It is important to see that the Puritan ethos as described by Weber persists in America even when, over time, the strength of Puritan piety wanes. Pious Americans and secularized Americans continue to occupy largely the same cultural space, insofar as they both presume a distant God who is most effectively present in and to the world in his “absence,” and insofar as they (consequently) approach the things of the world most basically as apt for rationalization—if not any longer as a sign (for the religiously inclined) of God’s imputed favor, then in the interest of enhancing comfort and advancing the (secular) human estate. What is crucial to see is the link Weber’s book defends (here set forth in terms of Puritanism and America) between the ethos of a culture and its (acknowledged or unacknowledged) assumptions regarding God and the orders of creation and civilization. This link remains even when one is unaware of these assumptions.
Weber’s argument, then, implies not only that those in America who faithfully follow Puritan theology embody this ethos, but that any who live in America are inevitably shaped by this ethos, even if unconsciously. They tend to presuppose a God who is distant from the world, or acts ungenerously (or not at all) in relation to the world, such that the world is no longer symbolic of God, bearing inherent truth, goodness, and beauty as given (qua being). Human freedom becomes a simple exercise of choice, absent of any naturally ordered love of God. Knowledge becomes a matter properly of power over things and their meaning, as distinct from first “seeing” or experiencing things as they are (contemplation). The world becomes neutral (“dumb”) stuff awaiting controlled manipulation (experiment). Leisure is identified with idleness and enjoyment of external-bodily pleasure. Work is reduced to ever-more efficient activity for the purpose of producing the ever-greater wealth that enables idle comfort. Deepening the truth, goodness, and beauty of things for their own sake and as symbols of the good God, and thus simultaneously toward liturgical service, is no longer the proper concern of civilized public—economic, political, academic—order.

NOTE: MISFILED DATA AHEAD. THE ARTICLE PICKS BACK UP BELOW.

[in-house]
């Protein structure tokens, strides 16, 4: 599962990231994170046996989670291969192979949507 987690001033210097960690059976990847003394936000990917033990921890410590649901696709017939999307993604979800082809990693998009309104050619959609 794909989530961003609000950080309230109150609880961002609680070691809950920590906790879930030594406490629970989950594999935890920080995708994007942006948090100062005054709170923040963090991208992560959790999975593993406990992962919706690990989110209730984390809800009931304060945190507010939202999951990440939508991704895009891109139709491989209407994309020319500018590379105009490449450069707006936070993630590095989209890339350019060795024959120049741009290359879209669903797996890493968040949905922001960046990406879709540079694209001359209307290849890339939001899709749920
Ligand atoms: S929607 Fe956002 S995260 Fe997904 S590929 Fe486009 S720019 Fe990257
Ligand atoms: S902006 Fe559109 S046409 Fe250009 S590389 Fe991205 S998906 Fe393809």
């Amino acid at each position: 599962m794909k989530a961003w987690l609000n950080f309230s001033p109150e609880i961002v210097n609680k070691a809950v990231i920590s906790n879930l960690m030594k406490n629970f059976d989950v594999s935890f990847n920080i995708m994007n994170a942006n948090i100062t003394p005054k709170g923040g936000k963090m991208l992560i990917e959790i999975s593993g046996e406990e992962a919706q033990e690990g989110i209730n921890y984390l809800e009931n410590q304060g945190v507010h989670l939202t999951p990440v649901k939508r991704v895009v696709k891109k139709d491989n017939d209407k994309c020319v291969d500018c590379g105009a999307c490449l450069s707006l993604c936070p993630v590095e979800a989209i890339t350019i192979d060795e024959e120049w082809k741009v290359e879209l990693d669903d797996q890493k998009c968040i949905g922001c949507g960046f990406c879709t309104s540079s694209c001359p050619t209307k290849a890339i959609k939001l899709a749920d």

Weber’s argument in the end implies that no religion has more thoroughly instrumentalized the world and work and leisure than has Puritanism.
I’m instantly skeptical when I hear someone cast “capitalism” in a negative light, because behind the slight air of scorn that almost always accompanies the comment is some specific complaint or reading-into of a social/moral/cultural activity that the person has a problem with and assigns to “capitalism” broadly, rather than the actor specifically. Dr. Schindler sheds light for me on one of the legitimate problems of our age—this cultural “breathing in” of the Puritan mentality of justification through activity/work—that makes it difficult to even speak about “capitalism” without meaning a sort of capitalism wherein no one is ever at peace.
Catholics have lots of work to do if we’re ever to reform a cultural sense of capitalism that is closer to what Michael Novak so clearly recognized it is, at its core: an uplifting and ennobling force, so long as it allowed for the creative and virtuous channeling of human energies in a way that recognizes human dignity.